Economic Statecraft: Power, Politics and Resources
This course provides a survey and analysis of foreign policies and inter-governmental relations as they impact on international economics and commerce. It presents different theoretical perspectives and case studies to engender an appreciation of the complexity of the politics of international economics. Included are not only the historical evolution of international political-economic issues and institutions but also contemporary issues of foreign economic policy, economic rivalry, resource and environmental security and multilateral cooperation for the management of globalisation.
Goals of the Course
- To sharpen skills and deepen experience in efficient research, discriminating analysis, critical thinking, accurate writing and effective oral presentation
- To stimulate interest in and provide information on the broad fields of international relations, international political economy and foreign policy analysis
- To inform students to the origins, structures, processes and political issues surrounding the use by governments of economic resources and instruments to pursue foreign policy goals to advance their national interests
- To prepare students for other courses in international relations, international political economy and foreign policy analysis
- To contribute to the student’s store of ideas and information and academic credit in pursuit of the BA(Hons), MA, MCTS, MMP and MProfStudsIR&HR degrees and other Arts graduate degrees, including the writing of dissertations and theses
- To prepare students for eventual career work in domestic and international enterprises, governments, international organisations, NGOs and other institutions and professions
On completion of this course, students should be able to:
- Identify the different institutions and policies employed by states and intergovernmental organisations to manage scarce economic resources and how these institutions and policies impact on other state, non-state and international actors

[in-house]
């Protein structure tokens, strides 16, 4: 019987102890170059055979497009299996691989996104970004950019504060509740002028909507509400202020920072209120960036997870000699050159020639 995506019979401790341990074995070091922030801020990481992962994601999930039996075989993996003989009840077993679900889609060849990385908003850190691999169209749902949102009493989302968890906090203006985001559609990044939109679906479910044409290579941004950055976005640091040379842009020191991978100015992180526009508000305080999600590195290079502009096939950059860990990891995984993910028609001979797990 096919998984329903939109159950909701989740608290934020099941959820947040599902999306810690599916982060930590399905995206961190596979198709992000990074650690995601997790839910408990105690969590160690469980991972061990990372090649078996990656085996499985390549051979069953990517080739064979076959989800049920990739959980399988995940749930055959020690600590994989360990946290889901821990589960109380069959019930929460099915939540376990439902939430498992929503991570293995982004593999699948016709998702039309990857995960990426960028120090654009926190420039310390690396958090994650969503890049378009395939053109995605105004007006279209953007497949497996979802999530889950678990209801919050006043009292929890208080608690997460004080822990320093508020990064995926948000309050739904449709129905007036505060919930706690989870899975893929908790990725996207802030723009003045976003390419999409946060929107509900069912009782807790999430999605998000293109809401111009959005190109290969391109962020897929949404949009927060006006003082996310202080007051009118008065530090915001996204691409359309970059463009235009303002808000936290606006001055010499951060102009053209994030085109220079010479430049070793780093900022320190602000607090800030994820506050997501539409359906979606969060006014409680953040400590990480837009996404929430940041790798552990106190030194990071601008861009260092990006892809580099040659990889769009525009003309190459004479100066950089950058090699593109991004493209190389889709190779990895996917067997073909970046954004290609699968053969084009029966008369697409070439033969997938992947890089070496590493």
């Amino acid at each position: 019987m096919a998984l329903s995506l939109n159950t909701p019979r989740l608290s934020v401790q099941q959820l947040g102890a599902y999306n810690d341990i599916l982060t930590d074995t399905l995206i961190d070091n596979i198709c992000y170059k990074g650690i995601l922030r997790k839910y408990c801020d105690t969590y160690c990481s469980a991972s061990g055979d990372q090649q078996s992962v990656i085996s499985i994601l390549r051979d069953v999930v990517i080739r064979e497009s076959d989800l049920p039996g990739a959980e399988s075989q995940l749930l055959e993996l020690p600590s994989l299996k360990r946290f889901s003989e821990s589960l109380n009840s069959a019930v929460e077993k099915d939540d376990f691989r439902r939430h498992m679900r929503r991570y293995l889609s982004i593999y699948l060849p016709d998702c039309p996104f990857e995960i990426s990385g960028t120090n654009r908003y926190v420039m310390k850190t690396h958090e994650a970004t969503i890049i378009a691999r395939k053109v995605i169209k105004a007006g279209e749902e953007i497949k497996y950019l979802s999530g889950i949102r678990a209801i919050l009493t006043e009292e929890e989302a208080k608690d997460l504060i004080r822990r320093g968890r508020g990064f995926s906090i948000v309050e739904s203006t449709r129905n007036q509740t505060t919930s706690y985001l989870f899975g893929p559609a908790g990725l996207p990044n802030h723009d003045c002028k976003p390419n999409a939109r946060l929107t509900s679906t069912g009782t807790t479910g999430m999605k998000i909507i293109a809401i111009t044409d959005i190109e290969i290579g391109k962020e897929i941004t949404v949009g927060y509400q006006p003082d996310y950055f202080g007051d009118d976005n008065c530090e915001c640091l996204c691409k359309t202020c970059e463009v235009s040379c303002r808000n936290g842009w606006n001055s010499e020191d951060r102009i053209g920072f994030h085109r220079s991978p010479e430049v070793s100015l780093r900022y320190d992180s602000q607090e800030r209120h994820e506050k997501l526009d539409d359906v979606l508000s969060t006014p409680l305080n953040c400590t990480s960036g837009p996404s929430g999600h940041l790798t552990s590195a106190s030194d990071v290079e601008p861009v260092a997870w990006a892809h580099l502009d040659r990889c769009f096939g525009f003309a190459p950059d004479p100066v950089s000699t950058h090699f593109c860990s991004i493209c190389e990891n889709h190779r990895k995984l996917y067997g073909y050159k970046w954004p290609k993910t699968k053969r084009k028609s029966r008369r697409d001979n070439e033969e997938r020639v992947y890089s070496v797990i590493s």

- Discuss legal, moral and human rights issues arising from national and international economic management
- Appreciate the domestic political forces underlying international theories and prescriptions in such contested areas as trade and resource rivalry and multilateral economic cooperation
- Identify the political actors and interactions that shape economic policy-making and outcomes
- Anticipate the sort of information that will be necessary, and the means for obtaining it, in order to conduct international economic policy-making in the modern state-centric world, or to conduct a research project on an aspect of that policy-making
- Appreciate the types and extent of changes in the current inter-state system induced by processes encompassed by what we loosely call "globalisation"
Generally, students are expected to keep abreast of current international events by following broadcast media reports (access BBCNews.com or watch CNN) and reading the NZ Herald and serious online periodicals such as The Economist on a regular basis during the semester. The identification, discussion and assessment of current international political and economic issues are an integral part of the course.
To achieve the educational goals of this course, students will be expected to read assigned readings and prepare assignments in advance of the scheduled meetings. During the scheduled classes active participation is expected so students can learn from not only the lecturer but also the other students via their oral presentations and audience critiques.
For the essay, students should allocate substantial time for book, article and internet research, and for reading, thinking and write-up; and they should employ books and articles from the Library as well as in-class, Canvas and internet resources.
For the oral presentation students will be expected not only to speak clearly and informatively but also provide a PowerPoint and a one-A4-sheet (two-pages) written outline to the class. They should take into account other students’ presentations, supplementing and augmenting them but not repeating or pre-empting them.
For the in-class test students will be expected to show ability to deploy mainly information from the textbook New Zealand Trade Negotiations. The test will also have a few items on information presented in class lectures and student reports and concepts and insights emerging from discussions in our POLITICS 768 course.
Class meetings forma
Not taught in 2024
POLITICS 768: 15 points